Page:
After intense criticism in the House of Commons and the media, Gerald Butts, Trudeau’s chief advisor, and Katie Telford, the prime minister’s chief of staff said they would return about $44,000 of the expenses, which the two described in a statement as “unreasonable.”

According to the statement, neither felt “comfortable” about the personalized cash payouts they had received, which are intended to cover costs associated with moving. Butts also said he would return most of the $25,141 he had been repaid for the land transfer tax for his new home.

That incident resulted in a review of the federal government’s policy on reimbursing the moving expenses of ministers and political staff. Changes from that review are expected by this summer, Treasury Board Secretariat (TBS) spokesman Martin Potvin said.

NEB employees, executives and board members are subject to one of two federal regulations: the National Joint Council (NJC) directive for staff and TBS rules for executives and appointees.

The federal government is also expected to start a regularly-scheduled review of the NJC directive this spring, with implementation of changes next year, Potvin said.

The relocation bills also include individual costs for hotels, food and gas mileage between moves and on house-hunting trips. Other reimbursements include the costs of temporary housing between selling and buying a new home, as well as during house-hunting trips to the Calgary area.

Wudrick, from the Canadian Taxpayers Federation, said his organization also advocates stricter controls on expenses which can be claimed without supporting receipts, which can include some of the often-large personalized cash payouts.

"These are very privileged positions to have," Wudrick said. "They pay well, there's job security and a lot of benefits. If it means you have to take a bit of a haircut on a house sale or moving, is that unreasonable to ask? For a lot of Canadians who have nowhere near that kind of plum position, I don't think it's fair to ask them to subsidize the moves for people who do."

Expenses for Sylvain Bédard, who moved last year to take over a newly-created position as an executive vice-president of transparency and strategic engagement, are still being finalized, so the NEB would release only an estimate which shows that his move to Calgary last year is expected to cost $34,337. Bédard, who previously worked for Bombardier, received an advance of $6,500 on those expenses last year. His original residence is not included in the expense documents, and he and the NEB did not respond to National Observer's request for clarification.

NEB human resources documents obtained by National Observer show that Bédard was hired in a position with a salary range between $142,800 and $178,300. The documents also show that members of the executive group of NEB staff are eligible to receive a lump-sum "performance award" worth up to 21.1 per cent of their salary, as well as a retention bonus.

Details on moving expenses:

According to the documents released to National Observer, the six members repaid for moving expenses are:

  • NEB chair and CEO Peter Watson: $55,151.60 for his move in 2014 from Sherwood Park, Alta., which is near Edmonton.
  • Chief operating officer Josée Touchette: $38,484.95 for her move from Ottawa in 2015.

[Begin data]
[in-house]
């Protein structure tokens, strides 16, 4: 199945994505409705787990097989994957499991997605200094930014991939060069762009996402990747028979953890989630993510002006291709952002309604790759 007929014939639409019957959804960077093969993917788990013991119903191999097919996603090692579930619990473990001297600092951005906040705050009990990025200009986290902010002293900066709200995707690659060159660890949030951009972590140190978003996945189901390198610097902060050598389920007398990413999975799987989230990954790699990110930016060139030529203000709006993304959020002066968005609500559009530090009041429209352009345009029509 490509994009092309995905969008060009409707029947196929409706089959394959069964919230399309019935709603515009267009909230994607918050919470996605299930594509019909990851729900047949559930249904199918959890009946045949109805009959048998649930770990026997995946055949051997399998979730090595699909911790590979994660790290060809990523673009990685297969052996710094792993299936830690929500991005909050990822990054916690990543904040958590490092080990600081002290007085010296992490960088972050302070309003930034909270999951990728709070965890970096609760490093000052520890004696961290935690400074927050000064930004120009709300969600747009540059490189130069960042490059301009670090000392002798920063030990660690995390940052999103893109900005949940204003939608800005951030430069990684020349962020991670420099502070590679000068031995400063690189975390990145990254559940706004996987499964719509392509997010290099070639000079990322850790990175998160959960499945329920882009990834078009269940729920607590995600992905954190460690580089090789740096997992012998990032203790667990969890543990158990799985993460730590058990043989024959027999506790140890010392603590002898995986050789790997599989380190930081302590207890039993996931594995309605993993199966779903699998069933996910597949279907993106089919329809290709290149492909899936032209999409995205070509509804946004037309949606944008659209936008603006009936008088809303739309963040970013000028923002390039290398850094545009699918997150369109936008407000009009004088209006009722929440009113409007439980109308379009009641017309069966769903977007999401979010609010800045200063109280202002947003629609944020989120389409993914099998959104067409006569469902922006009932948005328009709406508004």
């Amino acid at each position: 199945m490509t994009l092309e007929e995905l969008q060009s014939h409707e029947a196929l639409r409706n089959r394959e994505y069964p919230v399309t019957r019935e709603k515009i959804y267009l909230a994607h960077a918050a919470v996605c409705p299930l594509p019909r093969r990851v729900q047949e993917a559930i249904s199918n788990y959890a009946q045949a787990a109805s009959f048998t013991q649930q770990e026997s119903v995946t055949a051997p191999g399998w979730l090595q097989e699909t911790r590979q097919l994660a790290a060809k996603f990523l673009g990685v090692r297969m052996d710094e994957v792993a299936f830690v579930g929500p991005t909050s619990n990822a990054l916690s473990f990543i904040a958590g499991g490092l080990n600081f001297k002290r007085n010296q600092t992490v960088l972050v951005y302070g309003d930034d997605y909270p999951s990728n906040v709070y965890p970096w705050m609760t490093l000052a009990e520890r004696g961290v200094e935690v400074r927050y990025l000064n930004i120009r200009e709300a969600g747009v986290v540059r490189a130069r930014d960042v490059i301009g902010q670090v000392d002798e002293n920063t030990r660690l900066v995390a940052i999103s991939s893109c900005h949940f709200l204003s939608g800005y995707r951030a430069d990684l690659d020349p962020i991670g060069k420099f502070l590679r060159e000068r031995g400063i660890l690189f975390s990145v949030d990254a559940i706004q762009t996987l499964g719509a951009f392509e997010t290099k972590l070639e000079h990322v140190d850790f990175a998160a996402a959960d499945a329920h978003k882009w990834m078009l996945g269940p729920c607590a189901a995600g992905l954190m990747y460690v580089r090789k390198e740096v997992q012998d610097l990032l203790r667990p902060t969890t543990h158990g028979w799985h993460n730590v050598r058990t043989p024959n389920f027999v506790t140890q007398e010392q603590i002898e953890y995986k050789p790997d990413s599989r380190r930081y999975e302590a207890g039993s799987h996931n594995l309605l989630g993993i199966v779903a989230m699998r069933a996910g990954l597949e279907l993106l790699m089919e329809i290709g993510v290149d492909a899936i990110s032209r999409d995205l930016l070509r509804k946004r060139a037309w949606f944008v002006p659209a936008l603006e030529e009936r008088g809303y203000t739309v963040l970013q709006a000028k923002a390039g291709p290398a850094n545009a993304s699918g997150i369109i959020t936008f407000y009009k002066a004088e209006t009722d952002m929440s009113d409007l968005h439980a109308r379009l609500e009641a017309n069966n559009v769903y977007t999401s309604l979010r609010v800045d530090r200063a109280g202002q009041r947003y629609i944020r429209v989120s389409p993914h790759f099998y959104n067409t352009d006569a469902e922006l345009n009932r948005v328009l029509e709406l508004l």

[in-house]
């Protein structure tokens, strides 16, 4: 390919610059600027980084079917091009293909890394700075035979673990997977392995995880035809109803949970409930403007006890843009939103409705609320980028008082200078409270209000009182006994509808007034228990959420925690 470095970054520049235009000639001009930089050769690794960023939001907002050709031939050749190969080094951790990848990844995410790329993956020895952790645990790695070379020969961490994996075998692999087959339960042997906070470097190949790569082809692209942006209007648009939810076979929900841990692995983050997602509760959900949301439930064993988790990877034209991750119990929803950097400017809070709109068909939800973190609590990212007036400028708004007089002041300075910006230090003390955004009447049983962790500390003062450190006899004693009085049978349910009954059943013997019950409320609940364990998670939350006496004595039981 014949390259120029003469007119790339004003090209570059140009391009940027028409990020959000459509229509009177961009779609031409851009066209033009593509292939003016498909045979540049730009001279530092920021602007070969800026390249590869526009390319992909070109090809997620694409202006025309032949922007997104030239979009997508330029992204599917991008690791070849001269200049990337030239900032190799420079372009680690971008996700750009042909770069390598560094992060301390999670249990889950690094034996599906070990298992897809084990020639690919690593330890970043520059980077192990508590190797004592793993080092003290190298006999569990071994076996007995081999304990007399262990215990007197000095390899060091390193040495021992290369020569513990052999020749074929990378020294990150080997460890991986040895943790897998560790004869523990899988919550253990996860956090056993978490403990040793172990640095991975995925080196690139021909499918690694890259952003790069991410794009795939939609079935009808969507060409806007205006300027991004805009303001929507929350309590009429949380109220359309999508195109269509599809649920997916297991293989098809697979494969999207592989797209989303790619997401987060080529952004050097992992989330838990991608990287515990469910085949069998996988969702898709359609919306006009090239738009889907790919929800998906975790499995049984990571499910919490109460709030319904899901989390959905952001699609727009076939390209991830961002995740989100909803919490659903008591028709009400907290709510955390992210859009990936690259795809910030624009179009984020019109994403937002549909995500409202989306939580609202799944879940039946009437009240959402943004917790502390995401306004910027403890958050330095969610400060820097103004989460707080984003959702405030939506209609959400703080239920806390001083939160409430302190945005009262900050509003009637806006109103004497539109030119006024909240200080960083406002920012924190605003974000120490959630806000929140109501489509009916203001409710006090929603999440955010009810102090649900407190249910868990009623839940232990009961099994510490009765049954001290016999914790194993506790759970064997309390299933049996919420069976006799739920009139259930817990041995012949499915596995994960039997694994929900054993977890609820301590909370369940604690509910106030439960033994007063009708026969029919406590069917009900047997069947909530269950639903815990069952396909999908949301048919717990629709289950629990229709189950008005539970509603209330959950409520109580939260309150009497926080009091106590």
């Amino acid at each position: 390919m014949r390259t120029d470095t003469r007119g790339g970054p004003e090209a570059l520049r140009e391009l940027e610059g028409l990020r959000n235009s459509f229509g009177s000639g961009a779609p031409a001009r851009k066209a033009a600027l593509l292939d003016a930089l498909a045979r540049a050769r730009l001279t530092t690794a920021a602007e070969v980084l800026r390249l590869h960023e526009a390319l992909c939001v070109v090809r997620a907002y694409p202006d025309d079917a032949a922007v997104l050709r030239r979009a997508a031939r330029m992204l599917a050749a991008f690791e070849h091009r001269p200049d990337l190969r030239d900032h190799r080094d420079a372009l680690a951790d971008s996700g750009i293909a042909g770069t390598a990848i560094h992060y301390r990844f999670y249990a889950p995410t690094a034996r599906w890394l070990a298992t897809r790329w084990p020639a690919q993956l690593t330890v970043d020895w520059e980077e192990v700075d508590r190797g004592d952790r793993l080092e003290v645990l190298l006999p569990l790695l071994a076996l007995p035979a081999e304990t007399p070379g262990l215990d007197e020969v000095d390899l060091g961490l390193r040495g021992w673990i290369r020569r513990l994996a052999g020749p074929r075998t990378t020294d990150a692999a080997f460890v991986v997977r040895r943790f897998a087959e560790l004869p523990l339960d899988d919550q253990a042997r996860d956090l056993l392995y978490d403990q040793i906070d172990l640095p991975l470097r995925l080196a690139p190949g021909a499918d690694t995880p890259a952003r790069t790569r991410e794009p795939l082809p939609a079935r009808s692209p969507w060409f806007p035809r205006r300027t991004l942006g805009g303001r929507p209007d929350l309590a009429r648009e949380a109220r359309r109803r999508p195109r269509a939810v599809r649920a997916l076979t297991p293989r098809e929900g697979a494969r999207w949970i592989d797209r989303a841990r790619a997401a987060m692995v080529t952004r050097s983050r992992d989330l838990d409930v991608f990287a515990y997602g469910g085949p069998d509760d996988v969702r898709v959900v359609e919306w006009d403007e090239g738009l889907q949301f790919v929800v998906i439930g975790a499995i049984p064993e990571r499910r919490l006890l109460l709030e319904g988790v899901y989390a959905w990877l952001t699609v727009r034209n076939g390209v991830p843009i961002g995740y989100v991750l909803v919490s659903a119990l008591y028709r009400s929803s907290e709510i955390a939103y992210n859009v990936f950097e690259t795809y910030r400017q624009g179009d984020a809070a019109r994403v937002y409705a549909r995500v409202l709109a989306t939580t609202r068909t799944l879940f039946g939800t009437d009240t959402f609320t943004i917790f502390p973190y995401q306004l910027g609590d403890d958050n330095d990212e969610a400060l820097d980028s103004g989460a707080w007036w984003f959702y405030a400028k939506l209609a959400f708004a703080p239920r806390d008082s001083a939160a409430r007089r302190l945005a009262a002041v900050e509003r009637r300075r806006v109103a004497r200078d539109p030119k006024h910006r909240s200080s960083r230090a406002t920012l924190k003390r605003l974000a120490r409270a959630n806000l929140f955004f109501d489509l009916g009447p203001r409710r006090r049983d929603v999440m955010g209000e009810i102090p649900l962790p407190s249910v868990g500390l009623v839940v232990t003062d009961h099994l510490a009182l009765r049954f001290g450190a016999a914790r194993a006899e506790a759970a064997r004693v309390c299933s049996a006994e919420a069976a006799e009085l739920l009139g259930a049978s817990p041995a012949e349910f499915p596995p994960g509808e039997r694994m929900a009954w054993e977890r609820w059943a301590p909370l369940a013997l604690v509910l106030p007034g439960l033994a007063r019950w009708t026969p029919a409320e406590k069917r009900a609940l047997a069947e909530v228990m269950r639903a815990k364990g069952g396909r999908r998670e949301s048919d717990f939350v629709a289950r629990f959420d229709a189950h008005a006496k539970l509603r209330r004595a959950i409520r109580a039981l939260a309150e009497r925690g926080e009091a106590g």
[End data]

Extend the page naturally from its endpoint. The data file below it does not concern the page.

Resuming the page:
• Vice-president for transparency and strategic engagement, Sylvain Bédard: estimated $34,337.22 for his move after starting a new job in August 2016. The NEB said it didn't yet have a total amount reimbursed for Bédard's move.
  • Board member Keith Chaulk: $73,014.62 for his move from Happy Valley Goose Bay, Nfld. in 2015.
  • Chief safety officer Keith Landra: $70,052.43 for his move from Fall River, N.S. to Calgary in 2015.
  • Former NEB chief financial officer John Pinsent: $63,288.23 for his move from Carp, Ont. in 2012.

Editor's note: This article was updated at 8:15 am on April 4 with additional details about when the moving expenses occurred.

Any attempts to "modernize" this extravagant aspect of the NEB will fail, as will those targeting the regulator's proclivities for its culture of deception and deviance.
Once captured, always captured.

The salaries, benefits, pensions and other perks are so far above what 90% or more of the country could ever dream of, that it is already sickening. That government employees and elected beaurocrats have awarded themselves contracts with "performance bonuses" is one giant leap too far. When someone is making top tier compensation from taxpayers that include many making minimum wage at several part-time jobs that offer no benefits, or pensions, or matching contributions to RRSPs, or even the security of knowing they will still have any of the jobs tomorrow, is it really too much to expect that these elite workers can be expected to do the job well without adding in a bonus incentive of up to 21% their annual salary? This same government keeps minimum wage far below poverty, allows women and their kids to bear the brunt of poverty by refusing to legislate equal pay (yet paradoxically claiming to be "feminist"), keeps CPP and CPP Disability at rates barely enough to keep those relying solely upon them alive, and too many other examples to mention, while increasingly raising their own compensation on par with executives in the private sector. The claim that compensation must rival the very highest private sector wages to attract the best people has been disproven in studies and instead of appointing government friendly staff, employees should be promoted from within and staff protected from political interference. Agencies would be far more effective and get a lot more done.